8. CHAPTER 2 THIS IS OUR GAME
    (pp. 20-28)

    “Henderson has scored for Canada …”

    Paul Henderson’s goal in the last minute of the final game lifted Canada to victory in the 1972 Summit Series against the Soviet Union. He rescued our pride as a hockey power and became a national folk hero. I remember the excitement of that moment. Time seemed to stop as fans across the country watched from the edge of their seats. They sat in homes and offices. And in schools too.

    I was a nine-year-old boy in Leaf Rapids, Manitoba. It was a newly built mining town in the northern part of the province....

  9. CHAPTER 3 THIS IS OUR TIME
    (pp. 29-37)

    Before I left for Vancouver, we sat down as a family to talk about all of us going to the Olympics.

    It was a once-in-a-lifetime thing. Rene and I sat down with our three kids – Allie, Michael, and Taylor – and spoke about doing it right. Allie and Michael would have to miss a couple weeks of high school and Taylor would have tomiss a couple weeks of junior high, but they wanted to be there. And I wouldn’t have had it any other way. We talked about being grateful for the chance we had been given. We talked about the...

  10. CHAPTER 4 TWO WEEKS FOR THE AGES
    (pp. 38-46)

    Difference-makers believe that if you can dream it, you can do it.

    When I was named head coach of the Olympic hockey team, the sense of responsibility hit me hard. This wasn’t about me, this was about our game. This was about our country, about our national pride. And this was about having a chance to win the Olympic gold medal – on Canadian soil.

    Two weeks in February would be a defining time. Two weeks full of meaningful moments.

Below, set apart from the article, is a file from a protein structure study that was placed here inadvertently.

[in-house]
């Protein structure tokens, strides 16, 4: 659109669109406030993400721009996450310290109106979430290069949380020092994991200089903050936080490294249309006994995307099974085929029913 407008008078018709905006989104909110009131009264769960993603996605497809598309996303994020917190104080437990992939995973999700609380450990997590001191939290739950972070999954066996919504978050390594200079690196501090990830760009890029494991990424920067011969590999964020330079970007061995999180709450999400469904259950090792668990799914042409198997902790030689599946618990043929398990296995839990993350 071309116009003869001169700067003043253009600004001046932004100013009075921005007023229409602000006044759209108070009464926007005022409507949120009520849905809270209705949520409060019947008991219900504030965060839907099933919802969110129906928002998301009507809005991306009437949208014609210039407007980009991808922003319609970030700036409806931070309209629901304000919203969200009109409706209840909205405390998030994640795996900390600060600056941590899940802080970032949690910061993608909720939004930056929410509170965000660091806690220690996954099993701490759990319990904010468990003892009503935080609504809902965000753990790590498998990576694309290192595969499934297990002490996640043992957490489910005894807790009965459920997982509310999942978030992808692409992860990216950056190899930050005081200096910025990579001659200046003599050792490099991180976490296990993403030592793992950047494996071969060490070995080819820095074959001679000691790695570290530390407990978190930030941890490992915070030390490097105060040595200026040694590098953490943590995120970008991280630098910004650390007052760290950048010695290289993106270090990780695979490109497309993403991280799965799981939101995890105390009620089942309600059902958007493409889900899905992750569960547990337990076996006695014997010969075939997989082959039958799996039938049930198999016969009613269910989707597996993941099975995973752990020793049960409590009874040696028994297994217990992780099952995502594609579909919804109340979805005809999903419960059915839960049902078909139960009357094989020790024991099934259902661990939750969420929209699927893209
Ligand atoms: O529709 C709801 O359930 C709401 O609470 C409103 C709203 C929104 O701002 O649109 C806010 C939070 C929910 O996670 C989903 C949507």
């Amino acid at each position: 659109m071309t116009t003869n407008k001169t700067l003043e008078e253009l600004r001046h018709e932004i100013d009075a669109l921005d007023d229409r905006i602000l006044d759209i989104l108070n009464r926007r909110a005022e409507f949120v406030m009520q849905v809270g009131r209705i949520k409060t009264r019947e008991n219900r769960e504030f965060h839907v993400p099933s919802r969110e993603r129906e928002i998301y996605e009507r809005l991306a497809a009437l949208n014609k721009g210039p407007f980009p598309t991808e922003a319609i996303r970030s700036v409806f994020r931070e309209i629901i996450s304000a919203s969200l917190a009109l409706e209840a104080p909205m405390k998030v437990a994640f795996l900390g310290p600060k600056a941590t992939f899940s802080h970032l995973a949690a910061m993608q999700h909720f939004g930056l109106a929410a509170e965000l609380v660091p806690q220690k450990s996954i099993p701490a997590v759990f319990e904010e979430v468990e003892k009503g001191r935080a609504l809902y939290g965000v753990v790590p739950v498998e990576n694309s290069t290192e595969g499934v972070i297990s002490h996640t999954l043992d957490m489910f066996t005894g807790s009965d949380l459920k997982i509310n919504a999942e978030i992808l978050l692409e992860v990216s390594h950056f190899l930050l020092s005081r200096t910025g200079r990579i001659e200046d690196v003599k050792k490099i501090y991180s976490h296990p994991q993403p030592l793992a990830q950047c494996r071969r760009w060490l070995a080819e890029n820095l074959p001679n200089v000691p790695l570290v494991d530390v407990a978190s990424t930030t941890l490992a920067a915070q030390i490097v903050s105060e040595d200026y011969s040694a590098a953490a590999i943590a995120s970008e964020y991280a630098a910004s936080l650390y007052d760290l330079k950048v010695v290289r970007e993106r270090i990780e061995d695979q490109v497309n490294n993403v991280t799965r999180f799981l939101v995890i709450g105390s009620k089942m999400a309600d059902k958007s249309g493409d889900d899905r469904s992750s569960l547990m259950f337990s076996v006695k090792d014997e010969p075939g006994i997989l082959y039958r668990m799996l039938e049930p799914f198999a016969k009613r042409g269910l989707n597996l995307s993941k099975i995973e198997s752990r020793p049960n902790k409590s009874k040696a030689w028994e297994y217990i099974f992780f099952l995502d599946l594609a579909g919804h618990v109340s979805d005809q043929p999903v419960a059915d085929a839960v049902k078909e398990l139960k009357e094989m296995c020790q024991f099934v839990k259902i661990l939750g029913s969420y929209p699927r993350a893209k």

It was two weeks that would make a lifelong difference to the players, coaches, and management of Team Canada. And it...

  11. CHAPTER 5 EVERY DAY COUNTS
    (pp. 47-55)

    Tuesday, February 16th, 2010.

    It was time to drop the puck and do what we do.

    The roar of the sold-out crowd was deafening. This was Game One for the 2010 Olympic team. You could almost feel the level of expectation taking the roof off Canada Hockey Place.

    I think some media people figured we should score every time we touched the puck against Norway.

    I knew that given the buildup, nothing could satisfy expectations out of the gate. And I knew every move, line change and tactic would be put under a microscope. We beat Norway 8–0. We...

  12. CHAPTER 6 EVERY MEETING MATTERS
    (pp. 56-62)

    You shouldn’t have a meeting if it’s not going to matter.

    Meetings need to provide an action plan. If they don’t, they’re a waste of time.

    I have a rule I learned from Scotty Bowman. I don’t talk to players after a game. I shake their hands when we win and I leave them alone when we lose. You want to say the right thing, at the right time, for the right impact. Inmy experience, talking to players after a loss isn’t usually the right time. Things are said in the heat of a moment that can be counter-productive or...

  13. CHAPTER 7 IT’S ABOUT OUR COUNTRY
    (pp. 63-66)

    Some dreams are bigger than any one person.

    2010 Olympic gold in hockey was our country’s dream. The Swedes had won the gold in 2006. The Russians had won backto-back world championships. The time was right to re-establish Canada’s hockey supremacy.

    We knew fromthe very beginning we had what it took to make the dream a reality.

    Steve Yzerman set the tone the first night at the summer camp in 2009. He made it clear it wasn’t about any one of us. He told the players, “I’m the general manager. Ken Holland, Kevin Lowe, and Doug Armstrong are allmore experienced...

  14. CHAPTER 8 RISING TO EVERY OCCASION
    (pp. 67-72)

    Since 1972 Canada versus Russia has been the most intense rivalry in hockey.